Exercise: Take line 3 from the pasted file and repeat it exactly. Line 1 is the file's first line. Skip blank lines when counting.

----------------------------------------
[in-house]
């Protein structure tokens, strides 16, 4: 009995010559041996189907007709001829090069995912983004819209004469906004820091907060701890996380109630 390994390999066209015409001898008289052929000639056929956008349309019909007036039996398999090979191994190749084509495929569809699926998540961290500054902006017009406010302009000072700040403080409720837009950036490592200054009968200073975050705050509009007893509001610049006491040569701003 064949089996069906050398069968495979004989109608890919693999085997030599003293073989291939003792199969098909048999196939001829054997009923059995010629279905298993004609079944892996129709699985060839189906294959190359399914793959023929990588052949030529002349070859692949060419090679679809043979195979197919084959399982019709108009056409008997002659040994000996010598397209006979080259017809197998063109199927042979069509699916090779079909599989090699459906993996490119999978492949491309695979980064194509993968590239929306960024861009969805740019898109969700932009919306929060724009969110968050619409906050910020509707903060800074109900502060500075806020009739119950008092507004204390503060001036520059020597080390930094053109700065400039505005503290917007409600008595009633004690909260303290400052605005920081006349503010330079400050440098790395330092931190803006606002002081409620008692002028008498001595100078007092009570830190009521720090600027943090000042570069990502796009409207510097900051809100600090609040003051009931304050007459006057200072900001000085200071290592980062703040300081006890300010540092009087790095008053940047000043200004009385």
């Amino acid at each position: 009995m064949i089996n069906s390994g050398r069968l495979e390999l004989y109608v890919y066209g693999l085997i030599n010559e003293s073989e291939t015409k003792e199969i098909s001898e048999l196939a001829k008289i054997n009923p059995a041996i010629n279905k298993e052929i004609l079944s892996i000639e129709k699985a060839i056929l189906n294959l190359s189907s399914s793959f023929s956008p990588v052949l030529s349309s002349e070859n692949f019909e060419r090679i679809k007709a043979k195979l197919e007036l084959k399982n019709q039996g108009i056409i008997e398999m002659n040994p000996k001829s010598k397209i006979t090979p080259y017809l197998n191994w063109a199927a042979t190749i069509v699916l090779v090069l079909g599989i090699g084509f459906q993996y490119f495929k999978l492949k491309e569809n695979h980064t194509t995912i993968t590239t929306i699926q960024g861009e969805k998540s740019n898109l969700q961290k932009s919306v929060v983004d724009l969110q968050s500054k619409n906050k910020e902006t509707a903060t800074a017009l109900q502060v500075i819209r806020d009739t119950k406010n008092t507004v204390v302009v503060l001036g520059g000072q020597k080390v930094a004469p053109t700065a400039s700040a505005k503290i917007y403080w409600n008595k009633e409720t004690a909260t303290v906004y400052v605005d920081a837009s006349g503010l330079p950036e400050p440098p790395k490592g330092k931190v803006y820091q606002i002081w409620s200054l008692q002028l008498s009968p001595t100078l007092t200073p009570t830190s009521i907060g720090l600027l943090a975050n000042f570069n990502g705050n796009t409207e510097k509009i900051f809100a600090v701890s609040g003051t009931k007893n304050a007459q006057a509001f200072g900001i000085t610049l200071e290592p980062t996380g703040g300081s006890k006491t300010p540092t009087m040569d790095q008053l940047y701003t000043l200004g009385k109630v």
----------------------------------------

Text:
């Amino acid at each position: 009995m064949i089996n069906s390994g050398r069968l495979e390999l004989y109608v890919y066209g693999l085997i030599n010559e003293s073989e291939t015409k003792e199969i098909s001898e048999l196939a001829k008289i054997n009923p059995a041996i010629n279905k298993e052929i004609l079944s892996i000639e129709k699985a060839i056929l189906n294959l190359s189907s399914s793959f023929s956008p990588v052949l030529s349309s002349e070859n692949f019909e060419r090679i679809k007709a043979k195979l197919e007036l084959k399982n019709q039996g108009i056409i008997e398999m002659n040994p000996k001829s010598k397209i006979t090979p080259y017809l197998n191994w063109a199927a042979t190749i069509v699916l090779v090069l079909g599989i090699g084509f459906q993996y490119f495929k999978l492949k491309e569809n695979h980064t194509t995912i993968t590239t929306i699926q960024g861009e969805k998540s740019n898109l969700q961290k932009s919306v929060v983004d724009l969110q968050s500054k619409n906050k910020e902006t509707a903060t800074a017009l109900q502060v500075i819209r806020d009739t119950k406010n008092t507004v204390v302009v503060l001036g520059g000072q020597k080390v930094a004469p053109t700065a400039s700040a505005k503290i917007y403080w409600n008595k009633e409720t004690a909260t303290v906004y400052v605005d920081a837009s006349g503010l330079p950036e400050p440098p790395k490592g330092k931190v803006y820091q606002i002081w409620s200054l008692q002028l008498s009968p001595t100078l007092t200073p009570t830190s009521i907060g720090l600027l943090a975050n000042f570069n990502g705050n796009t409207e510097k509009i900051f809100a600090v701890s609040g003051t009931k007893n304050a007459q006057a509001f200072g900001i000085t610049l200071e290592p980062t996380g703040g300081s006890k006491t300010p540092t009087m040569d790095q008053l940047y701003t000043l200004g009385k109630v």